Moon is an amazing science fiction film made on a severely limited budget of $5 million. The plot is filled with small twists, and although it’s difficult to explain it without revealing too much, a basic overview is, I feel, necessary.
Sam Bell is stationed on the moon, the sole member at a base overseeing the automated harvesting of the raw materials sent back to Earth for energy production. His contract is 3 years, and there’s only a few weeks remaining. For the duration of his stay, his only companion is a computer named Gerty. While out collecting from one of the harvesters, Sam has an accident and wakes up in the infirmary back at the base. Going out again despite Gerty’s warnings, he returns to the harvester and in a crashed rover there finds… himself. Still alive, but injured, he’s returned to the infirmary. Sam, obviously quite disturbed by all this, is desperate to figure out what’s going on. Both of them are.
There’s a lot of overt references in Moon to other films of the genre, and Duncan Jones states this openly on the DVD special feature where he did a Q & A session after screening at the Space Center in Houston. Among the films that I noticed references to were 2001: A Space Odyssey, Solaris, and Outland, and Jones makes note of many more. However, the story itself is highly original, which prevents Moon from seeming too much like a composite of these other sci-fi films.
Aiding this is Sam Rockwell’s outstanding acting. Although I don’t know that he pulls off the emotional aspect as well as could be done, he’s solid; and realizing that it’s one actor performing two roles which interact with each other is where things get interesing. It’s something that, during the film, is easy to overlook, but to think about it and to see some of the special features showing Rockwell not just holding conversations with himself but physically interacting with himself in two or more separate takes fluidly shows his talent. Also, Kevin Spacey as the voice of Gerty gives a subtle but wonderful performance.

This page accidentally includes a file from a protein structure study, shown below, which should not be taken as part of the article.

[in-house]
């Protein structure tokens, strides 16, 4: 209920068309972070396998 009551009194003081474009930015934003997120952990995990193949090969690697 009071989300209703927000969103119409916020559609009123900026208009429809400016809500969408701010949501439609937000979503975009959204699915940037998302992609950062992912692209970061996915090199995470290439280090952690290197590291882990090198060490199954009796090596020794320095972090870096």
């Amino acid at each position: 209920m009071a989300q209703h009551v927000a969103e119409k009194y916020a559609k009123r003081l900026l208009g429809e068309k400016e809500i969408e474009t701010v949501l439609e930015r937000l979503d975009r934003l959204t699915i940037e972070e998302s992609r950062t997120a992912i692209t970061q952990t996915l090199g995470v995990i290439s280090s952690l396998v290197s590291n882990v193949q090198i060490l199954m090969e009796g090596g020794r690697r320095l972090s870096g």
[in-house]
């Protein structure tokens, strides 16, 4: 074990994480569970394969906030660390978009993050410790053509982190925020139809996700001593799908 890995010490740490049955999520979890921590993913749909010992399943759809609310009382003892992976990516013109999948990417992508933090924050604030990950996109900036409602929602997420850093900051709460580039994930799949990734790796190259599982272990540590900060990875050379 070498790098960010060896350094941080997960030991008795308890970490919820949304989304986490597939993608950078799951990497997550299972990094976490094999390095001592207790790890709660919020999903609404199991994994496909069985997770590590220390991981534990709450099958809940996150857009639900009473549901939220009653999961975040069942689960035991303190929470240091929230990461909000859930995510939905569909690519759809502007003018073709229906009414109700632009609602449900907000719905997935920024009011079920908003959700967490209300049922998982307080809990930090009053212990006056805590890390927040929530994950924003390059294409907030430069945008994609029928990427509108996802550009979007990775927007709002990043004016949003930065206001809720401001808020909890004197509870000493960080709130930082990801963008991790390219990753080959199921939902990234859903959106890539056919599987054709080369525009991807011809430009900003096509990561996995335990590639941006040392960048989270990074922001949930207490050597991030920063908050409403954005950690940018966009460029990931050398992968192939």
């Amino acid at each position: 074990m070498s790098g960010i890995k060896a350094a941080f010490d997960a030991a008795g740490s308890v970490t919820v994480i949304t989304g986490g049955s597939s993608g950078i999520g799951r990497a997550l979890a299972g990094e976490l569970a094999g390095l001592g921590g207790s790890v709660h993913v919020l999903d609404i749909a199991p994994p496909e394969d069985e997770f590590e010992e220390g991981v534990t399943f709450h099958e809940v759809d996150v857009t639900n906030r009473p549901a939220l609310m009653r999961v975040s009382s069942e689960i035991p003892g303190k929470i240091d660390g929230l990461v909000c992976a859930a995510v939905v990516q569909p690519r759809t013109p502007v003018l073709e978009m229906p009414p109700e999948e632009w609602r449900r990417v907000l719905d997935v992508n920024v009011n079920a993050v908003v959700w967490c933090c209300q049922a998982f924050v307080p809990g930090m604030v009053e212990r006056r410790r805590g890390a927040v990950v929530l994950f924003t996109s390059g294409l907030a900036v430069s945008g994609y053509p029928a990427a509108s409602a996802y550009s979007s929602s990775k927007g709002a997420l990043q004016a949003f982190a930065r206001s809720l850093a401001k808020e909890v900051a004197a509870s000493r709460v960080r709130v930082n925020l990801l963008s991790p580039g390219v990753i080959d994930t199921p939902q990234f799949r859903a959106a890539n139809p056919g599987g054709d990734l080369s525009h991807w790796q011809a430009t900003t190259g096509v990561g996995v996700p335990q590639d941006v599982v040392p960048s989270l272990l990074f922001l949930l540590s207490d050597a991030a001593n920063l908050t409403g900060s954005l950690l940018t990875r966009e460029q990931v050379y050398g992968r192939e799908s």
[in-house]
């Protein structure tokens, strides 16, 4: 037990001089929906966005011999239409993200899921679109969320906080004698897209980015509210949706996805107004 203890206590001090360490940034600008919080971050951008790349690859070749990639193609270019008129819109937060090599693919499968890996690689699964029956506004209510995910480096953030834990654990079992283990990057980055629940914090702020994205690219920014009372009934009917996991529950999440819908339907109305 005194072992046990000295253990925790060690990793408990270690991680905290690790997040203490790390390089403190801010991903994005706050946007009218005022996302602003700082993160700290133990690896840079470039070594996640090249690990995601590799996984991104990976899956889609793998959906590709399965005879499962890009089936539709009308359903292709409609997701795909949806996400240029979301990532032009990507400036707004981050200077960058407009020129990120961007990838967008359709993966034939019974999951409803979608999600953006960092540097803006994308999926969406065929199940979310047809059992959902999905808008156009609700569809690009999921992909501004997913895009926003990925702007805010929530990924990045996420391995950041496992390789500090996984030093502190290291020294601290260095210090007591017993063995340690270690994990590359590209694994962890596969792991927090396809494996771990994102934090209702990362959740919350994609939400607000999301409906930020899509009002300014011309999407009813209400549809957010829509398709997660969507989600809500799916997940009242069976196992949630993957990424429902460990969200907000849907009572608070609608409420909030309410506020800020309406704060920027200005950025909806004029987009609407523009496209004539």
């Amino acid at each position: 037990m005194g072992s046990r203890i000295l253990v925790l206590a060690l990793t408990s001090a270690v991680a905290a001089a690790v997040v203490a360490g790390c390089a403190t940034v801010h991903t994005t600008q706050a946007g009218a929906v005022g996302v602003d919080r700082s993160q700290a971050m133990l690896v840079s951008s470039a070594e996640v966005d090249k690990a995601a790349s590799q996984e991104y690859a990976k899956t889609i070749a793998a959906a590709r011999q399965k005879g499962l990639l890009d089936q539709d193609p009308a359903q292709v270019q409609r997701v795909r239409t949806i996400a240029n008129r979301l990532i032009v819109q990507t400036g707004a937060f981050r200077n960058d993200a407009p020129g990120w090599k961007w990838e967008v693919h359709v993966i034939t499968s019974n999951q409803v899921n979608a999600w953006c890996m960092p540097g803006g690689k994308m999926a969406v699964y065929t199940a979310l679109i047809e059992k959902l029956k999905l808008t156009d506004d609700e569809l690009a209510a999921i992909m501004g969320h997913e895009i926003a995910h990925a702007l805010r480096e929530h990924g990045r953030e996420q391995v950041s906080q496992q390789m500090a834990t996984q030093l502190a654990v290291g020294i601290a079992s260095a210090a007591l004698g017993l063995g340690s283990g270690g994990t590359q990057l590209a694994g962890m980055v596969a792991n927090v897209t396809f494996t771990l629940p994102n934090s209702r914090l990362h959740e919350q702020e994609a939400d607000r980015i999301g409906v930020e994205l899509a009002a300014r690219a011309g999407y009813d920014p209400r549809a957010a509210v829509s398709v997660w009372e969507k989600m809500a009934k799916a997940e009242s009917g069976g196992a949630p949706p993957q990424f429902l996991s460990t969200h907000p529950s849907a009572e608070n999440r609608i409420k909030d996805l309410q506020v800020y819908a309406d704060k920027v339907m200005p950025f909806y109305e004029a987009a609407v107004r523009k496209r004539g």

Clint Mansell provided the score for the film and it is beautiful. It’s in parts as unsettling as some of the pieces that he’s done for Darren Aronofsky’s films (like Pi and The Fountain) and it feels solitary, comprised mainly of piano pieces.
Director Duncan Jones shows how much of a nerd he is in a lot of ways on this film. Not just with regards to other science fiction, but also regarding science itself. Although by no means an expert, he’s done his research, particularly regarding the idea of helium-3 and fusion energy. This helps to place the film firmly in the realm of hard sci-fi, adding it to a very short list of films in the genre.
The story is a wonderful piece of science fiction and a great psychological thriller. The performances are splendid, and the special effects, while not quite comparable to, say, District 9, are still largely unintrusive and very well-done, particularly in the scenes where Sam Rockwell interacts with himself. For all this and especially for doing sci-fi right, Moon earns a 9/10 from me.